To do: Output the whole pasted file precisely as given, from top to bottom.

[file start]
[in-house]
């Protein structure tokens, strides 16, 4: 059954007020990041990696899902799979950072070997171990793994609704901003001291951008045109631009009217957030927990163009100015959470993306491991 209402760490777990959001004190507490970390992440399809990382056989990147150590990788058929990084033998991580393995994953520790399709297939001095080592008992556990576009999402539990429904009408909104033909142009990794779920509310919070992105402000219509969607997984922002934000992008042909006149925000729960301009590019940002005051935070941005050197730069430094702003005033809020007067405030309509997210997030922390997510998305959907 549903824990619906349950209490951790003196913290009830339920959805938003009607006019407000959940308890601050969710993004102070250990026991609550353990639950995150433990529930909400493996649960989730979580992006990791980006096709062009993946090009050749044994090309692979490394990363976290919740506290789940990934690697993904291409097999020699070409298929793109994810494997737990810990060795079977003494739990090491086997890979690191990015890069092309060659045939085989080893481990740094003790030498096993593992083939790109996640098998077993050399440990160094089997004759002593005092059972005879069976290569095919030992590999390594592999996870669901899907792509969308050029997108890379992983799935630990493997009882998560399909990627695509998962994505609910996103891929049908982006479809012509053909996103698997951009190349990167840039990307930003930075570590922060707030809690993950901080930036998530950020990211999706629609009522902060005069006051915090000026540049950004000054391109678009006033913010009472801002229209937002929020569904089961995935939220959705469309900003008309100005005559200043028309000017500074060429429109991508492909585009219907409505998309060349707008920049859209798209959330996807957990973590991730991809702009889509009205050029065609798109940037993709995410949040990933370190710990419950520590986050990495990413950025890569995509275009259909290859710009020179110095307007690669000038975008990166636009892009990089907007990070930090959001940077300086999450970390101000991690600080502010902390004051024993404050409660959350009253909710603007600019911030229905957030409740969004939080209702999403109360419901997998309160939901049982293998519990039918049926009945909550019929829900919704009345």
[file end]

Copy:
[in-house]
């Protein structure tokens, strides 16, 4: 059954007020990041990696899902799979950072070997171990793994609704901003001291951008045109631009009217957030927990163009100015959470993306491991 209402760490777990959001004190507490970390992440399809990382056989990147150590990788058929990084033998991580393995994953520790399709297939001095080592008992556990576009999402539990429904009408909104033909142009990794779920509310919070992105402000219509969607997984922002934000992008042909006149925000729960301009590019940002005051935070941005050197730069430094702003005033809020007067405030309509997210997030922390997510998305959907 549903824990619906349950209490951790003196913290009830339920959805938003009607006019407000959940308890601050969710993004102070250990026991609550353990639950995150433990529930909400493996649960989730979580992006990791980006096709062009993946090009050749044994090309692979490394990363976290919740506290789940990934690697993904291409097999020699070409298929793109994810494997737990810990060795079977003494739990090491086997890979690191990015890069092309060659045939085989080893481990740094003790030498096993593992083939790109996640098998077993050399440990160094089997004759002593005092059972005879069976290569095919030992590999390594592999996870669901899907792509969308050029997108890379992983799935630990493997009882998560399909990627695509998962994505609910996103891929049908982006479809012509053909996103698997951009190349990167840039990307930003930075570590922060707030809690993950901080930036998530950020990211999706629609009522902060005069006051915090000026540049950004000054391109678009006033913010009472801002229209937002929020569904089961995935939220959705469309900003008309100005005559200043028309000017500074060429429109991508492909585009219907409505998309060349707008920049859209798209959330996807957990973590991730991809702009889509009205050029065609798109940037993709995410949040990933370190710990419950520590986050990495990413950025890569995509275009259909290859710009020179110095307007690669000038975008990166636009892009990089907007990070930090959001940077300086999450970390101000991690600080502010902390004051024993404050409660959350009253909710603007600019911030229905957030409740969004939080209702999403109360419901997998309160939901049982293998519990039918049926009945909550019929829900919704009345």